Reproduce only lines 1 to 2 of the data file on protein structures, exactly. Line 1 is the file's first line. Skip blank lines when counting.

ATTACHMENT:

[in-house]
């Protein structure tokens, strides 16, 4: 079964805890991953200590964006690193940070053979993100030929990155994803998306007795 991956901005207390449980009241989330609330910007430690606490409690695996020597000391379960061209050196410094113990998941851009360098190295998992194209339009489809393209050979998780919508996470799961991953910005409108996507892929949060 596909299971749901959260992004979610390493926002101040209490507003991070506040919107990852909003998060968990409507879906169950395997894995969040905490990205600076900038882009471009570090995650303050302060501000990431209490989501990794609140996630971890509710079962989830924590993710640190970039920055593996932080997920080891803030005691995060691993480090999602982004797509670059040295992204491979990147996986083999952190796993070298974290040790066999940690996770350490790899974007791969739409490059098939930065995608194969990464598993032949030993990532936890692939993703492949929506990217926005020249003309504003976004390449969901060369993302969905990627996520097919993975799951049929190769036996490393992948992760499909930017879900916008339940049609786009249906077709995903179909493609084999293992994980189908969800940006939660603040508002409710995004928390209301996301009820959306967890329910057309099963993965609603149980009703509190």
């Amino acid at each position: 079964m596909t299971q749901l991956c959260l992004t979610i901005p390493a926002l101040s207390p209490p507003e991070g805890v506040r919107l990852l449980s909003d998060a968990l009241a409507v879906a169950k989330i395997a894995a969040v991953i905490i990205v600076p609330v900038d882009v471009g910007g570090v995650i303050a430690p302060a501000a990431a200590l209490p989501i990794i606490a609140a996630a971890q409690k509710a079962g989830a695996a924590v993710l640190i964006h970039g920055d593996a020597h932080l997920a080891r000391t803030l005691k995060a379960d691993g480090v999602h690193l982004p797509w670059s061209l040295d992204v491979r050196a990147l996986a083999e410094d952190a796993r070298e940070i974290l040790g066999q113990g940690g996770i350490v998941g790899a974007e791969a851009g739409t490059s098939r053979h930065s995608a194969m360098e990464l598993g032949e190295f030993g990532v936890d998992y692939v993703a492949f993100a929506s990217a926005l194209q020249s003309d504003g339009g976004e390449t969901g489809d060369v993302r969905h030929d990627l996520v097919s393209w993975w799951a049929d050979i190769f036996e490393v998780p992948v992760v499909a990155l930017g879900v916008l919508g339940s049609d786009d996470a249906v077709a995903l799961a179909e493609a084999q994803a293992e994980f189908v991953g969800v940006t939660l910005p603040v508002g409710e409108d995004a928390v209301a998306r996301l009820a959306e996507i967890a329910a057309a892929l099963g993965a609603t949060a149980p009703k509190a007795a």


[in-house]
């Protein structure tokens, strides 16, 4: 079964805890991953200590964006690193940070053979993100030929990155994803998306007795 991956901005207390449980009241989330609330910007430690606490409690695996020597000391379960061209050196410094113990998941851009360098190295998992194209339009489809393209050979998780919508996470799961991953910005409108996507892929949060 596909299971749901959260992004979610390493926002101040209490507003991070506040919107990852909003998060968990409507879906169950395997894995969040905490990205600076900038882009471009570090995650303050302060501000990431209490989501990794609140996630971890509710079962989830924590993710640190970039920055593996932080997920080891803030005691995060691993480090999602982004797509670059040295992204491979990147996986083999952190796993070298974290040790066999940690996770350490790899974007791969739409490059098939930065995608194969990464598993032949030993990532936890692939993703492949929506990217926005020249003309504003976004390449969901060369993302969905990627996520097919993975799951049929190769036996490393992948992760499909930017879900916008339940049609786009249906077709995903179909493609084999293992994980189908969800940006939660603040508002409710995004928390209301996301009820959306967890329910057309099963993965609603149980009703509190």